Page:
Judgments - Yeda Research and Development Company Limited (Appellants) v. Rhone-Poulenc Rorer International Holdings Inc and others (Respondents)

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    63.  In my opinion Jacob LJ's reference to the law of confidence as a typical example of "a rule of law" operating under section 7(2)(b) to displace the claim of an inventor under section 7(2)(a) does not really stand up to scrutiny. Breach of confidence may well be part of the narrative in explaining why one person, rather than another, came to be the applicant for, or grantee of, a patent. It may provide a period of grace in relation to publication. But it will not normally (and Jacob LJ was speaking of "the usual run of case") operate under a rule of law to oust the primary claim of the true inventor.


My Lords,

    64.  I have had the benefit of reading in draft the opinions of my noble and learned friends, Lord Hoffmann, Lord Walker of Gestingthorpe and Lord Neuberger of Abbotsbury. For the reasons given by Lord Hoffmann, I agree that the appeal should be allowed and the decisions of the hearing officer to allow the amendments restored.

    65.  I also agree with the supplementary observations made by Lord Walker and by Lord Neuberger in their opinions.


My Lords,

    66.  I have had the privilege of reading in draft the speeches of my noble and learned friends, Lord Hoffmann and Lord Walker of Gestingthorpe. For the reasons they give, I agree that this appeal should be allowed and the decision of the Hearing Officer restored. However, there are two additional points which I should like to deal with.

    67.  The first point concerns the substantive issue identified by Lord Hoffmann in paragraph 16. It arises from an argument relied on by the respondent, Rorer, to support the Court of Appeal's conclusion, based on paragraph 79 of Markem Corp v Zipher Ltd [2005] RPC 31, that it was necessary for the appellant, Yeda, to "invoke some other rule of law to establish [its] entitlement" to be registered as proprietor of the patent in suit under section 37(1) of the 1977 Act. Rorer's argument is that, if this were not the law, it would lead to anomalies or difficulties in a case where there were independent inventors.

    68.  Thus, (assuming Yeda's proposed amended claim is otherwise justified), if a third party had independently made the claimed invention, it is said that, unless the approach in Markem is correct, both Yeda and the third party could apply to be registered in place of Rorer, under section 37(1)(a), as each of them could fairly claim to be an "inventor" under section 7(2)(a), and there would be no basis for choosing between them. It is further pointed out by Rorer that this problem would be avoided if what was said in paragraph 79 of Markem was correct, because only Yeda, and not the third party, could allege that Dr Schlessinger or Rorer was in breach of some right of the sort envisaged in Markem.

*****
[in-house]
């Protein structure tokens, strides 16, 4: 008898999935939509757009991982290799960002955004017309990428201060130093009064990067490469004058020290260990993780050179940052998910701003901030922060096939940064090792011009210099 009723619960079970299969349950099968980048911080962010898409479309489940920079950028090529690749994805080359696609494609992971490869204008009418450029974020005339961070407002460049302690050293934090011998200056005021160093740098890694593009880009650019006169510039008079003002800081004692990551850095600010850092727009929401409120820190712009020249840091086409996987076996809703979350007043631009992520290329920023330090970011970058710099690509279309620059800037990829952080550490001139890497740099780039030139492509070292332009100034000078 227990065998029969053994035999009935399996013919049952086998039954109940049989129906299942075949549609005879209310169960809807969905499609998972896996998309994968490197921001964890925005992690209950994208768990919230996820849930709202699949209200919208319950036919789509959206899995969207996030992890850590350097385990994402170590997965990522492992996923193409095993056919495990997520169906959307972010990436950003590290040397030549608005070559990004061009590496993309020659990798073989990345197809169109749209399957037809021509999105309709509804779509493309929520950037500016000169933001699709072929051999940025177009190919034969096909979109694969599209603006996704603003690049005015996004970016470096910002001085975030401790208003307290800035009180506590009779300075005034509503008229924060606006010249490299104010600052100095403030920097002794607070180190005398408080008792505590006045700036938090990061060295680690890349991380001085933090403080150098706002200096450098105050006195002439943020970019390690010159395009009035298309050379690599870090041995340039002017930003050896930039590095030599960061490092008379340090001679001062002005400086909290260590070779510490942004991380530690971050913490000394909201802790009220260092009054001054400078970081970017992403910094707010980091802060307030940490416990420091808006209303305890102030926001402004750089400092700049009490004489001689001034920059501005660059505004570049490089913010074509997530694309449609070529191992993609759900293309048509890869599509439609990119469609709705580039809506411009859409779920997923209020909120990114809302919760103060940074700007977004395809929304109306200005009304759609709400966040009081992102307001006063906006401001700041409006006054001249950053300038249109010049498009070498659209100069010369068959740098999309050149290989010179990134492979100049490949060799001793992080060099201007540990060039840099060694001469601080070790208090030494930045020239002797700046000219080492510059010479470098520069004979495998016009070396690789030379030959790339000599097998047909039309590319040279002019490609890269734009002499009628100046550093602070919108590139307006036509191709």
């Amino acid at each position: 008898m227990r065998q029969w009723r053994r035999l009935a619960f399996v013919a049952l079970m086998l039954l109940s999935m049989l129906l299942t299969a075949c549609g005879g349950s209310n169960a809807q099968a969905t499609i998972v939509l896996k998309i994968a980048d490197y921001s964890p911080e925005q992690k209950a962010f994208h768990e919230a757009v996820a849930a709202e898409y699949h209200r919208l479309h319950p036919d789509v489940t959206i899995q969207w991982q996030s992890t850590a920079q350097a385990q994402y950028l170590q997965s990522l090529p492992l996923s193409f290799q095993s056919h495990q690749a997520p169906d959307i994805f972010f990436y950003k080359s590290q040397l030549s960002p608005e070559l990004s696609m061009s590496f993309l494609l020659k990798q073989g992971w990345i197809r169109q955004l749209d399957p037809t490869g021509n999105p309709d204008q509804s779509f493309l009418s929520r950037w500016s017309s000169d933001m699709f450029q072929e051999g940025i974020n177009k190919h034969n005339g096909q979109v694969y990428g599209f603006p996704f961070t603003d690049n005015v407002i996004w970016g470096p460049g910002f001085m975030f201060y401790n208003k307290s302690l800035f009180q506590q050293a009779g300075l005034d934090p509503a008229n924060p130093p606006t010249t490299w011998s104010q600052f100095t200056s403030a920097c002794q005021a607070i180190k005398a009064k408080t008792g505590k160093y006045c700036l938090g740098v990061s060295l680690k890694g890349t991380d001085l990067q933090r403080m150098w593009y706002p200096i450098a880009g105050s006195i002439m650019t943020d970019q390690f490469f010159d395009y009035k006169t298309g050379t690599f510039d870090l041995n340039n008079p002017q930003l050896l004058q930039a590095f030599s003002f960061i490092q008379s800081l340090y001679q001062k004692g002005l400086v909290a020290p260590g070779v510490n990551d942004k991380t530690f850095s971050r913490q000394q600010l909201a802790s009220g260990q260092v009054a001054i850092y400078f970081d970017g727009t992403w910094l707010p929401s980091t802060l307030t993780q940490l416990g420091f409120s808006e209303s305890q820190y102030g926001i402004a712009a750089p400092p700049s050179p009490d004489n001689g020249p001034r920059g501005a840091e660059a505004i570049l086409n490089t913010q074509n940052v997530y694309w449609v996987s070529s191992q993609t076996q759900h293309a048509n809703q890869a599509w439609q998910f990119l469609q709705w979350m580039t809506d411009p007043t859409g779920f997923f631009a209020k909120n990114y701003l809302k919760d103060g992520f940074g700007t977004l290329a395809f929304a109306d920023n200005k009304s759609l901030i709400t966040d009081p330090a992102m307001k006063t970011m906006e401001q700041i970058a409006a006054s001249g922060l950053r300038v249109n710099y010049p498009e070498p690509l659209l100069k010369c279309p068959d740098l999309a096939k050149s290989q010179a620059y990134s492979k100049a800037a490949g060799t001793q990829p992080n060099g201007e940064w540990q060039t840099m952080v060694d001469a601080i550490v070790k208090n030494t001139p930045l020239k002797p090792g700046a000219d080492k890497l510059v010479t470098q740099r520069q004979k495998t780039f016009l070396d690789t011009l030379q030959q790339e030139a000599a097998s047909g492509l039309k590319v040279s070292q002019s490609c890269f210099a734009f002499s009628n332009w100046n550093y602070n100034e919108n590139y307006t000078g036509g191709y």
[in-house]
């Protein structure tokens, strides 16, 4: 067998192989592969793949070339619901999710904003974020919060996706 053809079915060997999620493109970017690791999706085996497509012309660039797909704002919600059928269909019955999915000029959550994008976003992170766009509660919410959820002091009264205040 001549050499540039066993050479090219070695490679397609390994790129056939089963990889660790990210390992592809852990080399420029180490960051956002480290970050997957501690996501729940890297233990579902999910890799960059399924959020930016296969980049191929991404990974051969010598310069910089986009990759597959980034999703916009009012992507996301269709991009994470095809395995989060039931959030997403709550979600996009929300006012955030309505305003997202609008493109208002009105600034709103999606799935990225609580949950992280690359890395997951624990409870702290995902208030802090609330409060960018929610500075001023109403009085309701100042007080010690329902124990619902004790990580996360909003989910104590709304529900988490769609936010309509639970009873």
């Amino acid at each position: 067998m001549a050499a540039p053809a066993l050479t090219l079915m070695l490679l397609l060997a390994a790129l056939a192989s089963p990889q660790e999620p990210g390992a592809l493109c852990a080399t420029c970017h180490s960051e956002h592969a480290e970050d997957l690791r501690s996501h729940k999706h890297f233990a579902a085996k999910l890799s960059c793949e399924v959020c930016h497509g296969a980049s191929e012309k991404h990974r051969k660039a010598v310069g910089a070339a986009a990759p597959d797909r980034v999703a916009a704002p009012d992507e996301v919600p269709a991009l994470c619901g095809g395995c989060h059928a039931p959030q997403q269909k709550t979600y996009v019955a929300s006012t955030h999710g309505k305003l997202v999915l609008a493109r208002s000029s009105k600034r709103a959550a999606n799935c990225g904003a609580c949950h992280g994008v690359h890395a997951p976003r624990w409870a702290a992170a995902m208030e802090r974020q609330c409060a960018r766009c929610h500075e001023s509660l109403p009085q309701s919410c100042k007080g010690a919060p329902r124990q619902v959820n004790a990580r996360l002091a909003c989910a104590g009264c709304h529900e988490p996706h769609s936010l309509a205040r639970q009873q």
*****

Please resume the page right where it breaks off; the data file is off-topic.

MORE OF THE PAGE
69.  As Lord Walker has observed, disputes between entirely independent inventors are unusual, but they are not unknown, and I would be unhappy about dismissing this argument on the basis that it was simply overlooked by the draftsman of the 1977 Act. Fortunately, however, it does not seem to me to be necessary to deal with Rorer's argument on that basis.

    70.  I consider that the answer to Rorer's argument is to be found in the fact that the provisions of paragraphs (a), (b) and (c) of section 37(1) are, as Lord Hoffmann has pointed out, all concerned with "the patent", and not with the underlying invention. Accordingly, on the hypothesis advanced by Rorer, the third party could not, on the facts alleged by Yeda, make a reference under section 37(1), because there would be no basis upon which it could claim that it was the "true proprietor" of the patent registered in the name of Rorer. The "true proprietor" (if Yeda's proposed amended claim is otherwise justified) of the patent would be Yeda (claiming through the Weizmann scientists), as it was from the Weizmann scientists that the applicant for, and grantee of, the patent, Rorer (through Dr Schlessinger), learnt of the invention. Although, on this hypothesis, the third party would have been entitled to apply for a patent under section 7(1)(a), as an "inventor" (before Rorer made its application), it does not follow that it would be entitled to make a reference under section 37(1)(a) to be substituted as a proprietor of a patent (albeit that it is in respect of that invention) with which it has no connection.